I wonder what sound it would make. Can we model such a horn assuming a from, say, 1cm to some value p and simulate it?

 Depends on how many of the laws of physics you want to ignore. The horn has infinite length and sound waves have a finite speed (assuming sound is defined as the usual compression wave through a medium). So a sound wave starting at the narrow end would take an infinite amount of time to reach the other end. But the sound it self shouldn't be anything special.
 One of the reasons that these sort of paradoxes can exist is because real numbers can get arbitrarily small. In principle, you could build a horn that very closely matches Gabriel's horn, but it would necessarily be an approximation of the mathematical object because you do not have available particles of arbitrary size with which to build. This last notion hints at an important property of the real numbers: they can be divided into pieces smaller than any size you can specify. They are useful abstractions upon which to build extremely successful models of reality [1], because at those scales, real numbers work very well. However, at extremely small scales, the correspondence between real numbers and reality breaks down. What does it mean to model a horn made of atoms with numbers that are arbitrarily small fractions of the width of an atom? This is not a 'real numbers / axiom of choice bad' rant, but rather I'd like to point out that real numbers exist in our minds, and using our physical intuition about to reason about them at very small scales is bound to lead to paradoxes.[1] Electromagnetism, classical mechanics, etc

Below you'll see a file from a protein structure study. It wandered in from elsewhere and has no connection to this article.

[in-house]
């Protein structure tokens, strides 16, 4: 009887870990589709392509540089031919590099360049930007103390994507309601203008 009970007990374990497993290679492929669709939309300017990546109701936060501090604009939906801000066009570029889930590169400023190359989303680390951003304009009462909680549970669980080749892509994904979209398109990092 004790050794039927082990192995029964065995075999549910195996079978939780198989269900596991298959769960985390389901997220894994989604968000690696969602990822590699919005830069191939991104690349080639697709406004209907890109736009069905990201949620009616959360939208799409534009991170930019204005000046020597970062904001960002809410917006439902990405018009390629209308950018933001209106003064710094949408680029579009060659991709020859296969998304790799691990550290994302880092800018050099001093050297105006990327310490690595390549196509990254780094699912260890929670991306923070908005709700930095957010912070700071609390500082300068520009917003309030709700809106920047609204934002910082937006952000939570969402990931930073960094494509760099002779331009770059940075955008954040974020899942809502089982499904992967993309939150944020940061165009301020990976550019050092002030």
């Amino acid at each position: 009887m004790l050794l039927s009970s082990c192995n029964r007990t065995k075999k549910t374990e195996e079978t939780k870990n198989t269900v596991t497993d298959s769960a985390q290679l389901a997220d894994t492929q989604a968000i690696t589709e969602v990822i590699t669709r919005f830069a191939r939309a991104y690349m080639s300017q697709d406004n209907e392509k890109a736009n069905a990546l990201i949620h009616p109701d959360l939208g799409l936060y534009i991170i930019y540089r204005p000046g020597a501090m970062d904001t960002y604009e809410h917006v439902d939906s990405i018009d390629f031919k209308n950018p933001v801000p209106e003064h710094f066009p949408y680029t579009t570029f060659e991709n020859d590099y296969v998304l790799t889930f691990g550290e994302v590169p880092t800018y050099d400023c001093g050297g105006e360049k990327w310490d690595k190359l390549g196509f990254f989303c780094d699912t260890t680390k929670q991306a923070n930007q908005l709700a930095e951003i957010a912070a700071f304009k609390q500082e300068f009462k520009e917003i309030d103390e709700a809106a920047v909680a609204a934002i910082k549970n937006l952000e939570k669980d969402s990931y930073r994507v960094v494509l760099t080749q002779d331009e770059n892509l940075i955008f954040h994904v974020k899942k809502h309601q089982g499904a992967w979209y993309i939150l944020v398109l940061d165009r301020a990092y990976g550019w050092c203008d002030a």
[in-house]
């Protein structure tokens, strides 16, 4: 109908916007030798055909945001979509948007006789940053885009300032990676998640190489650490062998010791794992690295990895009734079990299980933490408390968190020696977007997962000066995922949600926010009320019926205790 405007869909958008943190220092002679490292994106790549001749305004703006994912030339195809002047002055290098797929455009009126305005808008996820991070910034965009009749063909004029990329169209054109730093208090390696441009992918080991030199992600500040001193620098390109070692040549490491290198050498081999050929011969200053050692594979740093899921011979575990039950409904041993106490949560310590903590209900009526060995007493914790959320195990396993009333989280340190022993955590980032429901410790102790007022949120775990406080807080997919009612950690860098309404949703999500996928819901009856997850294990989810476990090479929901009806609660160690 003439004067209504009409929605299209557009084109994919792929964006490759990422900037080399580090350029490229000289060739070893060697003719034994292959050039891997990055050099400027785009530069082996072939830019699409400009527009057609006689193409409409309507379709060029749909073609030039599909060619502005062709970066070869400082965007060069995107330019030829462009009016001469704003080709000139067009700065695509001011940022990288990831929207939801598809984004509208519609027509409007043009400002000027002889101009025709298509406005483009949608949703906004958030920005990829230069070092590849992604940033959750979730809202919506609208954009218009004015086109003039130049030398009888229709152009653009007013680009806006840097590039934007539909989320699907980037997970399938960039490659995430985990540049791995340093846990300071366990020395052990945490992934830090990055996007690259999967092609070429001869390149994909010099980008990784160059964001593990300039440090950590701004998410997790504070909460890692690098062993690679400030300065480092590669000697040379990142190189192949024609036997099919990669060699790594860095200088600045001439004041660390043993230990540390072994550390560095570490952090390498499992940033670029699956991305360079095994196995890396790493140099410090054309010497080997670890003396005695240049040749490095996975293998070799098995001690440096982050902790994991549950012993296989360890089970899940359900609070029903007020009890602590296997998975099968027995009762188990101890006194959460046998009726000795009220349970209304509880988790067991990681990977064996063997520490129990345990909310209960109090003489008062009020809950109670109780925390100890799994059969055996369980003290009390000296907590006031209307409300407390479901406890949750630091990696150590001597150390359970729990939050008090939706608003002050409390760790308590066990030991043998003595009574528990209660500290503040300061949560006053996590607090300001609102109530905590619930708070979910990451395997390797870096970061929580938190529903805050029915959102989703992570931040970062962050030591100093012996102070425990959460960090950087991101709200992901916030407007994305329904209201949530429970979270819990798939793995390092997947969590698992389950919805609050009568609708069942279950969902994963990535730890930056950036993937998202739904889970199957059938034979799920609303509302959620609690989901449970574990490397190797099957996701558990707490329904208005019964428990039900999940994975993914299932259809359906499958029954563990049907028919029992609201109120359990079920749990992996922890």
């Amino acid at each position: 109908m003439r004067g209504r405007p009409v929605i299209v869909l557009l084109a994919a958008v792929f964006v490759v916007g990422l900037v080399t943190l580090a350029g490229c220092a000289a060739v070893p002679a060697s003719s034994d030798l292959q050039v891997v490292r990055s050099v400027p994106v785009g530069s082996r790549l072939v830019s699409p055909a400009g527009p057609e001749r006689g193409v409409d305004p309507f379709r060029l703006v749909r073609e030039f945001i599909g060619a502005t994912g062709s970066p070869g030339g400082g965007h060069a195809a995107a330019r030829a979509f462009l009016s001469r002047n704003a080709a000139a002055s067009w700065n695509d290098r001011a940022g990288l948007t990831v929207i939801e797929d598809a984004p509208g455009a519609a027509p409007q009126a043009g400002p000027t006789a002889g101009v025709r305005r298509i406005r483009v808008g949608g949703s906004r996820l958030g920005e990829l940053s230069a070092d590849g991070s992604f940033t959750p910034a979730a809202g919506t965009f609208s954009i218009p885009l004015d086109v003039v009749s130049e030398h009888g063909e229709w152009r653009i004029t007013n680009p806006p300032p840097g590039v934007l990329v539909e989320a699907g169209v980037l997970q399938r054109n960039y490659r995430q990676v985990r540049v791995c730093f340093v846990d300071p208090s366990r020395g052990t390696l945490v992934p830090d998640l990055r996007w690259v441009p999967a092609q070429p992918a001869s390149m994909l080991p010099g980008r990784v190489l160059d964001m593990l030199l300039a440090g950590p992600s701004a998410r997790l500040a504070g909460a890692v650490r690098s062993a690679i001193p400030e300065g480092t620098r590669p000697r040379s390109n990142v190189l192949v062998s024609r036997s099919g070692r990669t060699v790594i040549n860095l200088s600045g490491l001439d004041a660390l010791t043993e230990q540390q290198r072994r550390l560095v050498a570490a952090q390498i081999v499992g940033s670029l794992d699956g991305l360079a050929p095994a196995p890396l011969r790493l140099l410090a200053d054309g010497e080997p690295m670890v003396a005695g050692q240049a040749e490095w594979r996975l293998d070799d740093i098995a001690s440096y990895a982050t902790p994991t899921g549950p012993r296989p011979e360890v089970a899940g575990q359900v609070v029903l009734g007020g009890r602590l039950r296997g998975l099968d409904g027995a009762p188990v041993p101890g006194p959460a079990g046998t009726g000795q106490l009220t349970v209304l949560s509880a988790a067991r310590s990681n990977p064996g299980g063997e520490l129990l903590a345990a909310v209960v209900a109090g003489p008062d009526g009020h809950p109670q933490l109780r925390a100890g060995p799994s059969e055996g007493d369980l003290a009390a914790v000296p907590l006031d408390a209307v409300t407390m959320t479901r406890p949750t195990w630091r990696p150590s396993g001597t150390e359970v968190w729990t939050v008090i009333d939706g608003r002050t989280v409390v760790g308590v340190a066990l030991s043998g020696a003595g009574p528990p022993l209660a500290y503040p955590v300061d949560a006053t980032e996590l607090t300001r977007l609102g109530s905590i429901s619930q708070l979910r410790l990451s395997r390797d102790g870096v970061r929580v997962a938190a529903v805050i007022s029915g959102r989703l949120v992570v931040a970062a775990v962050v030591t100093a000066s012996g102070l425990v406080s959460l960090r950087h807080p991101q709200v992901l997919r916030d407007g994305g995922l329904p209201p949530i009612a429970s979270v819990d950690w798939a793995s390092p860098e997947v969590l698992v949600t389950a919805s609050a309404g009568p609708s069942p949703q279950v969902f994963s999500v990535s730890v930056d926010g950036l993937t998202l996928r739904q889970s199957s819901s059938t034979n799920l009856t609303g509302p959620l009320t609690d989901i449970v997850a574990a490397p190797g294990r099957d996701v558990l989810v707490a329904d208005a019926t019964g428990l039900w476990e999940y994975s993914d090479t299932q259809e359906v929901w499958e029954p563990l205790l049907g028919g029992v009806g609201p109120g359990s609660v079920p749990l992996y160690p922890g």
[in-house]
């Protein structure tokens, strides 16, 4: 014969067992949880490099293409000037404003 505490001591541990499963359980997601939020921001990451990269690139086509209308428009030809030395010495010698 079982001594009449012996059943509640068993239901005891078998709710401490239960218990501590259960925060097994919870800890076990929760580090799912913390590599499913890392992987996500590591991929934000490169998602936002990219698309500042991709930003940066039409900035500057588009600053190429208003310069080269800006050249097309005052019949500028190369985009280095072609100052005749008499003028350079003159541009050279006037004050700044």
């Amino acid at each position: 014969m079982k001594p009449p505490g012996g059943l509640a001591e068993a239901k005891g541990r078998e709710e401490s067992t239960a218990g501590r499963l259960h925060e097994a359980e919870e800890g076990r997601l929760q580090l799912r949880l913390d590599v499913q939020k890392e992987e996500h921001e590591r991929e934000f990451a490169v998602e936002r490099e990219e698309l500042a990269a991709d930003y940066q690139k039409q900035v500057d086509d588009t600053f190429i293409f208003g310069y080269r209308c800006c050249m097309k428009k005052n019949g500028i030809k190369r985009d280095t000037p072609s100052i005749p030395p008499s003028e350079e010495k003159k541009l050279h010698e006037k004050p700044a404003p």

Search: